When it comes to adapting to the changing environment of the Great Basin in the North American West, for small mammals, warming associated with climate change is only part of the problem: Humans have played a role, too.
That’s what UNH ecologist Rebecca Rowe found in a study that compared the response of small mammals to a period of natural rapid warming almost 13,000 years ago and to contemporary climate warming.
“Warming is a problem, but it’s not the only problem. Human impacts, particularly those leading to land-cover conversion, are having a dramatic impact on ecosystems,” says Rowe, an assistant professor in the department of natural resources and the environment. The research points to humans’ role in changing the region’s native shrubland to annual grasslands, particularly invasive cheatgrass, introduced more than a century ago and accelerated by human activities such as grazing and modernization.
Rowe and her co-author, Rebecca Terry of Oregon State University, examined thousands of years of fossilized owl vomit at Homestead Cave, west of Utah’s Great Salt Lake, to see how small mammals like mice and voles responded to the two periods of warming.
There, owls have roosted for millennia, regurgitating pellets that contain undigested skeletal remains of their small mammal prey. Owls continue to roost — and regurgitate — in Homestead Cave today, giving researchers an opportunity to compare the fossil remains of small mammals from the end of the Pleistocene period almost 13,000 years ago, characterized by ice retreat and warming temperatures, to current remains.
Measuring energy flow, the total energy needed to sustain the biomass of this community of small mammals over time, Rowe and Terry found that as the Earth warmed and the environment changed 13,000 years ago, energy flow was stable; one group of animals might decline, but another would take its place. Not so over the past 100 years, however. The researchers charted a steep decline in total energy flow.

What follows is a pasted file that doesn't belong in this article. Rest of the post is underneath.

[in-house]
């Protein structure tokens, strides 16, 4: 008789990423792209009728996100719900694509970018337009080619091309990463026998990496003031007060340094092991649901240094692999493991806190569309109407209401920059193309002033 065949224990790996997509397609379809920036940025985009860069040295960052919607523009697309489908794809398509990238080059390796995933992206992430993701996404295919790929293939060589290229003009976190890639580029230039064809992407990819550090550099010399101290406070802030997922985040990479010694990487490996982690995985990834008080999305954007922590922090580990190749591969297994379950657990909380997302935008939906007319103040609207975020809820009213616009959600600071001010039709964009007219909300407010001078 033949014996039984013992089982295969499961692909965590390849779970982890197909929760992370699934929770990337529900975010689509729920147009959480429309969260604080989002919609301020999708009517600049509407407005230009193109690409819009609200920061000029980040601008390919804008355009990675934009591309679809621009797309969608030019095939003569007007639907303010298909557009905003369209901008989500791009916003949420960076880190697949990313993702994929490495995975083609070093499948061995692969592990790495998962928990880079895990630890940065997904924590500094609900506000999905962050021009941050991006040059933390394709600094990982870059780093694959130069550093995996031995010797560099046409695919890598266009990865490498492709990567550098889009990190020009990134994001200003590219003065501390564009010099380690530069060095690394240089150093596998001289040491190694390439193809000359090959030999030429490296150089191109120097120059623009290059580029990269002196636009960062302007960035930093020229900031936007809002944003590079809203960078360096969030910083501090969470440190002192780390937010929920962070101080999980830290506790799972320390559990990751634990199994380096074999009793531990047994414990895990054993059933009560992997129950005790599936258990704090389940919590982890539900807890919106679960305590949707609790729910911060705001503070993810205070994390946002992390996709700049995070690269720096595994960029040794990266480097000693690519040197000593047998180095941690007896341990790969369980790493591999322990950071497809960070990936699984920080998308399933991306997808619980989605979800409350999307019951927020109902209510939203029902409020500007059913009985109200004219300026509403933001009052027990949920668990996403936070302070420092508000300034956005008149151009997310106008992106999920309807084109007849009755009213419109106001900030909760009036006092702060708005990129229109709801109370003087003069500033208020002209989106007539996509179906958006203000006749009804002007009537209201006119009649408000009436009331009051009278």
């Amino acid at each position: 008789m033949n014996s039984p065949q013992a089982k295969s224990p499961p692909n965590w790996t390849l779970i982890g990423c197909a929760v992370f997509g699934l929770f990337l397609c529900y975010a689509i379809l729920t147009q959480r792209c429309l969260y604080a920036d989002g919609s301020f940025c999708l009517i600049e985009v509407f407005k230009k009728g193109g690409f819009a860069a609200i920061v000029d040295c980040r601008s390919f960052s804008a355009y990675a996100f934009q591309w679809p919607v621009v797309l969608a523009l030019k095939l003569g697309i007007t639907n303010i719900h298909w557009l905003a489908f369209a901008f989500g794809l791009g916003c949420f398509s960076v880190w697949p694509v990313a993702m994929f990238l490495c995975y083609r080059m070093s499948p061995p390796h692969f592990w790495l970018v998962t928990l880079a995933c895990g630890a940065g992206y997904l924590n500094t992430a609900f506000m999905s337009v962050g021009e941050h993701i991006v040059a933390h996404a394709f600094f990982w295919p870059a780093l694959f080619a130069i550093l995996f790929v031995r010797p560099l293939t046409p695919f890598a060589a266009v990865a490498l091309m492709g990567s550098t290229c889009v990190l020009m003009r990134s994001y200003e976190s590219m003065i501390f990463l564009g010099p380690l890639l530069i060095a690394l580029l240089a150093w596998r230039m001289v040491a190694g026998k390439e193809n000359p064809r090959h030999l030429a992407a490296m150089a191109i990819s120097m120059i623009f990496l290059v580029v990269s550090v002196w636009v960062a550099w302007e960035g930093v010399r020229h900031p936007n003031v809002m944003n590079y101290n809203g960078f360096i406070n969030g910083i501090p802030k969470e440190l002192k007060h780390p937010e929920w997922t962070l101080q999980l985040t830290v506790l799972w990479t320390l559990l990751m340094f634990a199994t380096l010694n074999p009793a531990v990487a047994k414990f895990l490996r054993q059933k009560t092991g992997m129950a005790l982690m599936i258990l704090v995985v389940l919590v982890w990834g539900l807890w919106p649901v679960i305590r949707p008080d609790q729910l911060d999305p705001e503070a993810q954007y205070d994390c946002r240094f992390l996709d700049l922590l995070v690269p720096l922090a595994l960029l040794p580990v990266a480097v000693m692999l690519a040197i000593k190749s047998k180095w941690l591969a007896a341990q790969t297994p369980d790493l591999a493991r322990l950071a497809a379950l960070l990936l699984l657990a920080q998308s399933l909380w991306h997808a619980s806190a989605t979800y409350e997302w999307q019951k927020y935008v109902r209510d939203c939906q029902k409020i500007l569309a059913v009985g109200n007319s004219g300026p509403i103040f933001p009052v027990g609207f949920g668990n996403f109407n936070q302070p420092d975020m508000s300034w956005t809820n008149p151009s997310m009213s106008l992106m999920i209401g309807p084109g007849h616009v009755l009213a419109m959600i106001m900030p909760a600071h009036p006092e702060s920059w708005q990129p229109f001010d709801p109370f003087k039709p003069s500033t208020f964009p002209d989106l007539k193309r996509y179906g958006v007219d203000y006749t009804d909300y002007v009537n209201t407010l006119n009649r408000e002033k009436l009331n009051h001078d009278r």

“The ecosystems are losing their natural resilience, the ability of one group of species to compensate for the loss of another,” says Terry, who has been collaborating with Rowe since the two were in graduate school at the University of Chicago.
Rowe says it’s not only their findings that are significant, it’s the way they pieced together fossil and contemporary data to look at energy flow over time. The work overcomes a fundamental challenge in understanding our climate system by comparing it to the past.
This research is a “shining example of how modern ecology and paleoecology can be spliced together to decipher how ecological processes unfold over time scales inaccessible to direct observation or experimentation,” wrote Julio Betancourt of the U.S. Geological Survey in a commentary that accompanied the study in Proceedings of the National Academy of Sciences.
“People have a very short-term memory of what’s happened in the past. They think about what their grandparents experienced,” Rowe adds. “This study allows you to put changes in a deeper context, before the onset of the industrial revolution and intense human occupation.”
While Rowe’s research won’t revisit Homestead Cave in the immediate future, instead taking her elsewhere in the Great Basin as well as to the Arctic and the Bartlett Experimental Forest in New Hampshire’s White Mountains, her subject matter stays the same.
“Mostly I’m a rat-trapper,” she says of the trapping prowess she’s developed in the field. “My parents say I’m an overeducated exterminator.”
Kidding aside, rats, as well as voles, mice and other small mammals, are an ideal lens through which to examine changing ecosystems. “They’re the intermediate connection between plants and higher predators like mammals and birds, and they turn over quickly and respond quickly to changes in habitat and climate,” she says. “Small mammals are good indicators of ecosystem health.”
Originally published in UNH Magazine—Fall 2015 Issue